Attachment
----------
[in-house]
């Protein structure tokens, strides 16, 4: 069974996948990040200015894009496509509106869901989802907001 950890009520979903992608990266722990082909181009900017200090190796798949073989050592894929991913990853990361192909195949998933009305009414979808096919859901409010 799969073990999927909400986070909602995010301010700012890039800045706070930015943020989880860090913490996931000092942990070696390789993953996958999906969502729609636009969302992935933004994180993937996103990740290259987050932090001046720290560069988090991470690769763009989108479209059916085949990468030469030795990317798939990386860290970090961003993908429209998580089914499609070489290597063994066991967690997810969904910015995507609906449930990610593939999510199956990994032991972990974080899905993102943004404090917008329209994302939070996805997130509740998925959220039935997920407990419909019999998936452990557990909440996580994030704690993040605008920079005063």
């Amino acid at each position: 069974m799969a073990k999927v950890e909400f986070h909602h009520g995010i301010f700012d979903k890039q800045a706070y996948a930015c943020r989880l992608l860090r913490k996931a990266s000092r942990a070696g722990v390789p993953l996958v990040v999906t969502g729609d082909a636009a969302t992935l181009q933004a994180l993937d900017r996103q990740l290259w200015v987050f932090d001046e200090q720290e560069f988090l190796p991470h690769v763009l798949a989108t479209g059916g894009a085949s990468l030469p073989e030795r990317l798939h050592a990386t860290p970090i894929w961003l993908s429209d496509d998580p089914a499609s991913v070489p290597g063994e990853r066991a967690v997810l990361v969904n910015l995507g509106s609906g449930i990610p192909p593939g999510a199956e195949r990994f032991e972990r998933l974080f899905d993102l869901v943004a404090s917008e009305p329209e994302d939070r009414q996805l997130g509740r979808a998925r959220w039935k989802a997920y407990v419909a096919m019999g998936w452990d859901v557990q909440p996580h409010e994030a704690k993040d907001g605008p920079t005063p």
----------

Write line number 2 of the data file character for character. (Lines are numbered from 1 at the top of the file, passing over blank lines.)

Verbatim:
């Protein structure tokens, strides 16, 4: 069974996948990040200015894009496509509106869901989802907001 950890009520979903992608990266722990082909181009900017200090190796798949073989050592894929991913990853990361192909195949998933009305009414979808096919859901409010 799969073990999927909400986070909602995010301010700012890039800045706070930015943020989880860090913490996931000092942990070696390789993953996958999906969502729609636009969302992935933004994180993937996103990740290259987050932090001046720290560069988090991470690769763009989108479209059916085949990468030469030795990317798939990386860290970090961003993908429209998580089914499609070489290597063994066991967690997810969904910015995507609906449930990610593939999510199956990994032991972990974080899905993102943004404090917008329209994302939070996805997130509740998925959220039935997920407990419909019999998936452990557990909440996580994030704690993040605008920079005063």